Still it is an hour of moving my body. I do feel more tired later on in the day.
It used to be 'quite something' to visit the doctor and ride the bike for an hour. Now that I take frequent bike rides 'for exercise', it becomes easier to do.

So is it only exercise when it is challenging, making you puff and sweat?

Edited by: CHRISTINASP at: 10/7/2012 (15:15)
UNIDENT Posts: 33,498
10/7/12 2:08 P

Depends on you.

Did that thing "feel like exercise"?

Just because you walk the dog half a mile a day doesn't mean that half a mile isn't "exercise". If you didn't have the dog - just went out with an ipod on and hit the pavement "to get some exercise" nobody at all would question tracking it. What difference does the dog make? So the question is - DOES your dog make a difference? Walking my dog is NOT exercise. She's the world's slowest dog, she wants to sniff EVERYTHING, and she is always stopping. It's slower than a casual stroll. But your dog may be more energetic.

As for daily activities? Vacuuming or doing the dishes, that you do routinely, I would probably never count. But if you did a spring clean, sure - that is not an "everyday" activity.

When you ride for an hour to see your doctor - do you keep it up aerobically and arrive hot and sweaty and puffing? If not, maybe this is more of a "commute" than "exercise"? If it "feels like exercise" it's probably doing you some good. If you're wondering "was that exercise?" it probably isn't worth tracking.

LUANN_IN_PA Posts: 16,263
10/7/12 2:05 P

"daily activities - do they count as exercise?"

NO, because Spark already factored them in when you calculated your calorie range.

Counting them twice won't help you reach your goals....

MPLANE37 SparkPoints: (65,234)
Fitness Minutes: (35,097)
Posts: 2,167
10/7/12 1:18 P

Your daily activities are included in your lifestyle amplification factor of your BMR. You can't include them again, that would be counting them twice.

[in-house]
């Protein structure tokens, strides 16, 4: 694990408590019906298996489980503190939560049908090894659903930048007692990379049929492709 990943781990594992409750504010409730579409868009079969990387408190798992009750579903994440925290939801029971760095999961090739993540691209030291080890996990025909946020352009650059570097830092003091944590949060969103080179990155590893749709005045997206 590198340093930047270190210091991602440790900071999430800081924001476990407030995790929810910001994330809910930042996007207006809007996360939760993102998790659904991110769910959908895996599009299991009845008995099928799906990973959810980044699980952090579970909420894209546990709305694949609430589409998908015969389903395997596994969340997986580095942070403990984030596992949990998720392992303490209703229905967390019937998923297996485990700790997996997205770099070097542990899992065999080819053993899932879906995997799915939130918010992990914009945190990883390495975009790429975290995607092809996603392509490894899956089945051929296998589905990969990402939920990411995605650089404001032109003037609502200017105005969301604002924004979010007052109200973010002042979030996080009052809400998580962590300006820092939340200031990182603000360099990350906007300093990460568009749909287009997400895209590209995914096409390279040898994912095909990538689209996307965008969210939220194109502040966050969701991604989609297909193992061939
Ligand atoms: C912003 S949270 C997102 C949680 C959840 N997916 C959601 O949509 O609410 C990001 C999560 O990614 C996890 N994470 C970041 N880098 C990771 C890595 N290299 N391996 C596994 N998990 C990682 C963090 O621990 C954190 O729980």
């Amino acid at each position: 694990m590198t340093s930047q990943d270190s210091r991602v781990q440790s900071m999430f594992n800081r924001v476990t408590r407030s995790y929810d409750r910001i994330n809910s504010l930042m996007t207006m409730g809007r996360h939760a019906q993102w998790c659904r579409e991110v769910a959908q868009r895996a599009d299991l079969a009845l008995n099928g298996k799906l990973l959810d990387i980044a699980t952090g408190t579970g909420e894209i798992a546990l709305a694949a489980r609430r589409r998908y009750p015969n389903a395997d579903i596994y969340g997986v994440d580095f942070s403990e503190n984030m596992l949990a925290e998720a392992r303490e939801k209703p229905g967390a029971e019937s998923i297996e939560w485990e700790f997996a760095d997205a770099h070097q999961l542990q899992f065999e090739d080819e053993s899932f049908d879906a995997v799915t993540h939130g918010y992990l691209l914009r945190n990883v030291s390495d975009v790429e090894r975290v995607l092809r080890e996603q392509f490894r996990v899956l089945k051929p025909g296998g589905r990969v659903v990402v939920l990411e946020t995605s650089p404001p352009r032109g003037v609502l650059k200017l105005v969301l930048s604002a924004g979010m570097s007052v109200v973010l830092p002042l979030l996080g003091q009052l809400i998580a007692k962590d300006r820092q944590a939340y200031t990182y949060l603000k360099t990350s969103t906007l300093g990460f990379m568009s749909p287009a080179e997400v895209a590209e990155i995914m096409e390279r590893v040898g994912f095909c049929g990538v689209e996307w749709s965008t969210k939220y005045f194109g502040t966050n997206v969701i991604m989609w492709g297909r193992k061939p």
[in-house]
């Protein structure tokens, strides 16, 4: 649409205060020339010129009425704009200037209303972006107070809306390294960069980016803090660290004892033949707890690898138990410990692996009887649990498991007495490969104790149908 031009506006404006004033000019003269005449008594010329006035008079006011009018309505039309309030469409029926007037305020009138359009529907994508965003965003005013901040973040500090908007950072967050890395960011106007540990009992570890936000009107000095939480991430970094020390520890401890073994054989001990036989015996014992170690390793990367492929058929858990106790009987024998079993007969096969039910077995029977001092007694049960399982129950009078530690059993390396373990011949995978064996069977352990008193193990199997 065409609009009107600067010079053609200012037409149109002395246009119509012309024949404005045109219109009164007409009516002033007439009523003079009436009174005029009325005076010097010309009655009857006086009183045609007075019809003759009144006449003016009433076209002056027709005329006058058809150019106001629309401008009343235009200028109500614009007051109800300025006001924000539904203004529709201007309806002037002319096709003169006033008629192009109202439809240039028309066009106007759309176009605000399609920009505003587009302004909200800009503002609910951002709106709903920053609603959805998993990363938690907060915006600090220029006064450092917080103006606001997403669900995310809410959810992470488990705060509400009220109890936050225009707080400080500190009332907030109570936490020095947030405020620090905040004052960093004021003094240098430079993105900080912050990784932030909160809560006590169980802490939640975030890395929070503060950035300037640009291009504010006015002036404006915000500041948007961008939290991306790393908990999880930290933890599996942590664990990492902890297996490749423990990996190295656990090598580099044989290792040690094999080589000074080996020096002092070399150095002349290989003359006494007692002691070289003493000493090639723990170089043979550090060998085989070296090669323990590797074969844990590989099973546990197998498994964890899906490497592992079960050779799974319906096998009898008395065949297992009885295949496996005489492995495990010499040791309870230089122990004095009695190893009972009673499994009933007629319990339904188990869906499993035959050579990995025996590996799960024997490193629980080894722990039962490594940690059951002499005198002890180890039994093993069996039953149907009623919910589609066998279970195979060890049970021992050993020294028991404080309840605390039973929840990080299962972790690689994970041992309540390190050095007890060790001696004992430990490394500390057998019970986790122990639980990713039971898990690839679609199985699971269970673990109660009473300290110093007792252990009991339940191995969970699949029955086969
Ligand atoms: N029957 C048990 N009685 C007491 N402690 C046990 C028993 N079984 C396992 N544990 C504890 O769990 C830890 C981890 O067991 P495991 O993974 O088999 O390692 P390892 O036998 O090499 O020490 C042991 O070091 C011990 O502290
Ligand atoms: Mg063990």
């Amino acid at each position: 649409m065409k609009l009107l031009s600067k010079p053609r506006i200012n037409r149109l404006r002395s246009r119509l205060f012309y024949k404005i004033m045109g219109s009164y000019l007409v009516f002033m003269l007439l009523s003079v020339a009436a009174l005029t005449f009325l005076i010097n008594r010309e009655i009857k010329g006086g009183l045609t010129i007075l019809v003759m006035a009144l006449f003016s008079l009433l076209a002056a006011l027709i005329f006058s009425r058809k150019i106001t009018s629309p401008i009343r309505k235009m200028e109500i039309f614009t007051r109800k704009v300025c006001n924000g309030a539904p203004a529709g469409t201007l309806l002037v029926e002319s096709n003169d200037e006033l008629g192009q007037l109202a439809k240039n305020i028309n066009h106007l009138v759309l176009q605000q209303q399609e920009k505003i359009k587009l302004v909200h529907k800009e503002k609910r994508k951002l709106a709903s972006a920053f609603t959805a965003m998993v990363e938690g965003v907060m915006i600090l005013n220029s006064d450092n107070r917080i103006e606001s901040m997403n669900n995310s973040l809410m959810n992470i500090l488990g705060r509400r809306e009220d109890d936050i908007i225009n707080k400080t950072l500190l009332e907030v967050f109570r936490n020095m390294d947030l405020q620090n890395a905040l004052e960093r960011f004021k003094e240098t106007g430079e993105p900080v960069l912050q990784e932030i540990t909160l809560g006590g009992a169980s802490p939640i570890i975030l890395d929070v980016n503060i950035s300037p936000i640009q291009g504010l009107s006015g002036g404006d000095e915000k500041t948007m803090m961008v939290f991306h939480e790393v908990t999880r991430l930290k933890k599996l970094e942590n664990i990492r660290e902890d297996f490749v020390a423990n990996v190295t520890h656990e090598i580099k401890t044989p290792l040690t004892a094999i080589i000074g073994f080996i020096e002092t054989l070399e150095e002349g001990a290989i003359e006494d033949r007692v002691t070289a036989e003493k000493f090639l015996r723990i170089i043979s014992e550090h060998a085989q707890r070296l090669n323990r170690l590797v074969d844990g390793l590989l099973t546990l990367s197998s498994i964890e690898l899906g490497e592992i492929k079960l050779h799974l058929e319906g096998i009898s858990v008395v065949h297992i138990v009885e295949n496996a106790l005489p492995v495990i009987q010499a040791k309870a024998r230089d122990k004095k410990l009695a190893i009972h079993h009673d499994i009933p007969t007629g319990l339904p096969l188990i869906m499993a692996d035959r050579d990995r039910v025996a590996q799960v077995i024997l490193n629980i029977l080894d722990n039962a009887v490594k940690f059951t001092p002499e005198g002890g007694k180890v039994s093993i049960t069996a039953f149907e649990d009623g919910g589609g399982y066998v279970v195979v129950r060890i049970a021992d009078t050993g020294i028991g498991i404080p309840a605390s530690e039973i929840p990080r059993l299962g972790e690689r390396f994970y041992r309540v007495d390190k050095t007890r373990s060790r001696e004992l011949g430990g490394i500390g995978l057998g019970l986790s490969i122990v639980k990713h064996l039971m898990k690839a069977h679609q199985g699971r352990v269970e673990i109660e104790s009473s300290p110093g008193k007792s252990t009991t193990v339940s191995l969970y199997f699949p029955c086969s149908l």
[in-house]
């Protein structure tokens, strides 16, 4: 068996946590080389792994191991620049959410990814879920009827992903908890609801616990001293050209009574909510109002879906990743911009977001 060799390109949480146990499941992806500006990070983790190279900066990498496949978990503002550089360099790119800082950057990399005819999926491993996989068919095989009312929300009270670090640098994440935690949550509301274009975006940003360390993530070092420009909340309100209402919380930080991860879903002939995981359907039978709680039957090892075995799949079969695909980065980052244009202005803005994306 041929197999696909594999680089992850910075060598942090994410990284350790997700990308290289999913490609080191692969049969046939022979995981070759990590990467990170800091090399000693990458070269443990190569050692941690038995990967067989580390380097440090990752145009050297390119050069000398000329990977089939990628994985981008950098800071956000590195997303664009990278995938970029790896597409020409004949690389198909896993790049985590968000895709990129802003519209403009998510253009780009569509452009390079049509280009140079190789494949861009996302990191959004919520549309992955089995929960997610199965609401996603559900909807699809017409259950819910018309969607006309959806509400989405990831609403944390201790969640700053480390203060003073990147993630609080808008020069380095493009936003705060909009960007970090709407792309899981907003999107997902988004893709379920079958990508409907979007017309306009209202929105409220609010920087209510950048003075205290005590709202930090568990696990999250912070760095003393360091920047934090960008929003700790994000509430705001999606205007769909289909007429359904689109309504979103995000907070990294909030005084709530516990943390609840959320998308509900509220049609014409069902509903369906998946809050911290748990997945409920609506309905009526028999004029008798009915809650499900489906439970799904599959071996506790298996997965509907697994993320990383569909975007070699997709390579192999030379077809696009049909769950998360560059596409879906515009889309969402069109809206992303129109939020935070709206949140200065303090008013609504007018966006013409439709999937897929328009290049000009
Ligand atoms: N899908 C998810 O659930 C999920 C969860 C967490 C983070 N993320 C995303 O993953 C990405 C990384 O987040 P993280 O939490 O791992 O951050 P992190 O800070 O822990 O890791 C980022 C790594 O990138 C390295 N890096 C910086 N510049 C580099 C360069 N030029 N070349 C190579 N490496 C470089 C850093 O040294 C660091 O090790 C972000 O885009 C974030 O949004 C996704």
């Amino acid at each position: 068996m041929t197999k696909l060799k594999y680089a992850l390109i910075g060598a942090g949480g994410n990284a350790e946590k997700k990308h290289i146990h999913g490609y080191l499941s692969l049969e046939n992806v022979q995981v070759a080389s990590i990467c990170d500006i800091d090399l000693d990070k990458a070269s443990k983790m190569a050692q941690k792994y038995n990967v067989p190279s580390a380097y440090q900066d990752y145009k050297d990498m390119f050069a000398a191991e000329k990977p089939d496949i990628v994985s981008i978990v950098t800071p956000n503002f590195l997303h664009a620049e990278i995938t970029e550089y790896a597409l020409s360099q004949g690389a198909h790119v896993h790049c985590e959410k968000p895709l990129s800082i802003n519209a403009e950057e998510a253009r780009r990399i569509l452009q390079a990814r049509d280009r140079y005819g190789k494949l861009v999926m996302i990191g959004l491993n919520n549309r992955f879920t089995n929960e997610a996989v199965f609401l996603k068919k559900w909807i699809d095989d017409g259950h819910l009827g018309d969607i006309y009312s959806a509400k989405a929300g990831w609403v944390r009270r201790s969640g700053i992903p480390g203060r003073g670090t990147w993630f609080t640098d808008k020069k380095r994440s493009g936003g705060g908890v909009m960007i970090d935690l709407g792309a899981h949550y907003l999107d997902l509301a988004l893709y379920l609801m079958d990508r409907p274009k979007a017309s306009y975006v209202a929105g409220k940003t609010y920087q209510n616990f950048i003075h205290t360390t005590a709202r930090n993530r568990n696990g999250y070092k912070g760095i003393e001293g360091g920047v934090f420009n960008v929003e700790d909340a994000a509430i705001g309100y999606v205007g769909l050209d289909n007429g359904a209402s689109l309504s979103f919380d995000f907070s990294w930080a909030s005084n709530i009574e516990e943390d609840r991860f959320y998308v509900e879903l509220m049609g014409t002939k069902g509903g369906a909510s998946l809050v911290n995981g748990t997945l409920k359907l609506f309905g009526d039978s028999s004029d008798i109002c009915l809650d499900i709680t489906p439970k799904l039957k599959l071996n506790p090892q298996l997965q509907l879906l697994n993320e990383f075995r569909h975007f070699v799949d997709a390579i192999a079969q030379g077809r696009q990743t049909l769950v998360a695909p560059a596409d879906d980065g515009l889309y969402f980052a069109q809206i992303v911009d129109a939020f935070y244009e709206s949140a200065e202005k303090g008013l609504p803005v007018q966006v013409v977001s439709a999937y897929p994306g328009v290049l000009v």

Also, you would like to acquire exercise as a good habit which will not only help you lose fat, but also maintain your goal weight after reaching that. Would you rather rely on your current daily activities to maintain your goal weight? That would likely not work.

Edited by: MPLANE37 at: 10/7/2012 (13:22)
EMILY_B2 SparkPoints: (1,726)
Fitness Minutes: (1,149)
Posts: 143
10/7/12 12:58 P

I tackled this question this morning, and ultimately decided...if it is not something I do every day AND can manage to get my heart rate high enough for long enough to qualify as cardio, then yes, I'll count it.

For example, basic house cleaning. There are certainly periods of time where my heart rate briefly elevates, but it's momentary. Unless I'm literally running around the house with the vacuum - which makes it nearly impossible to do a good job cleaning - or frantically cleaning out a closet, it does not raise heart rate enough for 10+ minutes.

Lawn mowing, on the other hand...with a properly-sharpened blade, you can push hard enough, fast enough, to get the heart pumping. So long as it's kept up, I think it does qualify.

CHRISTINASP Posts: 1,856
10/7/12 12:25 P

Things that you have to do anyway and do not do for the goal of losing weight or getting fit, do they count as exercise?

I wonder about walking the dog? Riding a bike to get groceries? Riding a bike for an hour or so, to see a doctor?

I don't have a car and I do have a dog... so I wonder about these activities.